The four deadliest cities for pedestrians are in Florida, according to a new survey.
This post comes from Des Toups at partner site Insurance.com.
Watch your step, Florida.
Pedestrians crossing your wide, sunbaked streets are more likely to be struck and killed by a car than anywhere else in the country, according to the newly released 2014 edition of “Dangerous by Design.”
The advocacy group Smart Growth America calculated the Pedestrian Danger Index for 51 major metropolitan areas and for each state. Places where many people walk have more fatalities, so the index adjusts the number killed by the percentage of residents who walk to work, according to Census data.
Florida is the riskiest state for pedestrians, and the four deadliest cities for pedestrians lie within its borders: Orlando, Tampa-St. Petersburg, Jacksonville and Miami.
Rounding out the worst 10 cities are Memphis, Tenn.; Birmingham, Ala.; Houston; Atlanta; Phoenix; and Charlotte, N.C. The 10 most dangerous states are:
- South Carolina
- North Carolina
For the complete rankings of cities and states, see “The Deadliest Places for Pedestrians.”
About 4,700 pedestrians are killed each year in the U.S., according to National Highway Traffic Safety Administration data. While the total number of auto-related fatalities has fallen by a third since 2003, Smart Growth America notes, the number of pedestrian fatalities has risen in the five most recent years for which data are available.
“We are allowing an epidemic of pedestrian fatalities, brought on by streets designed for speed and not safety, to take nearly 5,000 lives a year,” says Roger Millar, director of the National Complete Streets Coalition at Smart Growth America.
Given Sunbelt states’ rankings, it’s not surprising that older Americans are the most vulnerable. Pedestrians age 65 and over make up 12.6 percent of the population and almost 21 percent of pedestrian fatalities. Children under 16 face the lowest risk, something Smart Growth America attributes at least in part to declining physical activity. Fatalities in that age group have fallen by 70 percent since 1984.
The group backs a slate of funding and policy changes for federally funded roads that, at street level, result in the kinds of changes you might expect, such as lower speed limits and bike lanes, but also could include:
- Extended curbs to shorten crossing distances.
- Pedestrian countdown signals.
- Refuge islands on wider streets.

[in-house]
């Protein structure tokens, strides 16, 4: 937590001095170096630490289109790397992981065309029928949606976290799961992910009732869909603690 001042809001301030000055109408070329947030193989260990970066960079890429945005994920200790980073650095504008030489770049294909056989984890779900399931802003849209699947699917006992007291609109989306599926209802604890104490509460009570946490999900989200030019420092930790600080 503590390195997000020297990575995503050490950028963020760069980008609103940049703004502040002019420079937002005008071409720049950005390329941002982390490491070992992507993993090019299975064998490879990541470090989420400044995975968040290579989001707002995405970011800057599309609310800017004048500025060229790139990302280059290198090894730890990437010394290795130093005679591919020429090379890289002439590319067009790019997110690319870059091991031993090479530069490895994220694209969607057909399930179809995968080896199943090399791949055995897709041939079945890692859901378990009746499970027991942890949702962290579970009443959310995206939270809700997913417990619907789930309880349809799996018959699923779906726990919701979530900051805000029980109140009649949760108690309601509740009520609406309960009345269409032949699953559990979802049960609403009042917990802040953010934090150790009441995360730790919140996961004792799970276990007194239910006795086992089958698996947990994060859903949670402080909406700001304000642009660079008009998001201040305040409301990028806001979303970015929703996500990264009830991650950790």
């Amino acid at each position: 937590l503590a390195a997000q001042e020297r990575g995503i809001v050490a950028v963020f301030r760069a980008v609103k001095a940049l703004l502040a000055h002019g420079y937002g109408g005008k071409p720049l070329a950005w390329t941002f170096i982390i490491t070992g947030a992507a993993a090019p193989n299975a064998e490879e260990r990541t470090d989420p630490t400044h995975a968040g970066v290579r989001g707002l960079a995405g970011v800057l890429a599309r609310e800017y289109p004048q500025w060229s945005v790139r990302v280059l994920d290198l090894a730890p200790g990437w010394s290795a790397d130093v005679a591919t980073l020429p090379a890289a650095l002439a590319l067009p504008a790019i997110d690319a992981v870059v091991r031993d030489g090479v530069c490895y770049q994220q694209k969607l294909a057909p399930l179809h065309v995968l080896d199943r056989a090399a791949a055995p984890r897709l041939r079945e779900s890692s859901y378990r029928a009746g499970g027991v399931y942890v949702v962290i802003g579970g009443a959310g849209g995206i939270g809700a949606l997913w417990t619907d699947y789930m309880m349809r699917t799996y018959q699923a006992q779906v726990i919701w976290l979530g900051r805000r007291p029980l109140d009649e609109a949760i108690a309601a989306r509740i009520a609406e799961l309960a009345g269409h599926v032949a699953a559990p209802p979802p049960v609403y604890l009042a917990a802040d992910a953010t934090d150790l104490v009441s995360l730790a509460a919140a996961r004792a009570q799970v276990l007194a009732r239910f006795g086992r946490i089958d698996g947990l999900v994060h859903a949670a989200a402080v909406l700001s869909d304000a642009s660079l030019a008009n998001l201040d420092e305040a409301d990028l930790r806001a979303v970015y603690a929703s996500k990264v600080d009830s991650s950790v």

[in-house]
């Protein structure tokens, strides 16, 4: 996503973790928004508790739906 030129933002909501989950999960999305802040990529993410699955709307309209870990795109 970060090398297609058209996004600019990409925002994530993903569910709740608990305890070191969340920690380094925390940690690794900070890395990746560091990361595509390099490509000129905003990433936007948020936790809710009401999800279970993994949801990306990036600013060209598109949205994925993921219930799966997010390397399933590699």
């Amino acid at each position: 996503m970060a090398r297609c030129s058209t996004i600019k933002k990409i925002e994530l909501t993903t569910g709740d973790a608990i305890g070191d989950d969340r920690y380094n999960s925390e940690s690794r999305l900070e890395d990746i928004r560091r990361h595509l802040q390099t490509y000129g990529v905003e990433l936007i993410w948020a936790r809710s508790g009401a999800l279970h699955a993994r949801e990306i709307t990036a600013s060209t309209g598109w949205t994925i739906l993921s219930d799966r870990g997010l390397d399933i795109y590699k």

- Midblock crossings.
- Improved lighting.
Florida, for its part, has adopted a statewide bicyclist and pedestrian safety plan since the first Dangerous by Design report singled it out as the most hazardous state in America in 2011.
Orlando, for example, aggressively pursued drivers who fail to yield to pedestrians, issuing more than 4,600 tickets and warnings from June 2012 to June 2013. A conviction brings a $164 fine – and three points on the driver’s motor vehicle record, which could lead to an increase in car insurance rates as well. The city says the percentage of drivers who yield at crosswalks has risen from 12 percent to 48 percent.
An additional 67,000 pedestrians are injured in a typical year, NHTSA data show. Severe injury is very likely; 36 percent of pedestrians admitted to hospitals from 2008 to 2010 suffered a traumatic brain injury, says the New York State Department of Health. On average, their treatment cost $48,000.
A driver who injures a pedestrian is typically covered through his or her liability insurance policy. However, in most states, the legal minimum required is far below the amounts required to pay for a typical hospital stay. (In several states the required minimum is $15,000; you can find information for all states in “Understanding Minimum Insurance Requirements.”) Any assets you own such as a house or savings could be tapped to pay for what insurance doesn’t cover.
On the flip side, if you’re walking and hit by a driver who has no insurance, or very low liability limits, you can file a claim against your own uninsured or underinsured motorist coverage.
More on Insurance.com:
- Keep Your Old Clunker or Buy a New Car?
- How Much Insurance Do Drivers Like You Buy?
- How to Switch Car Insurance Companies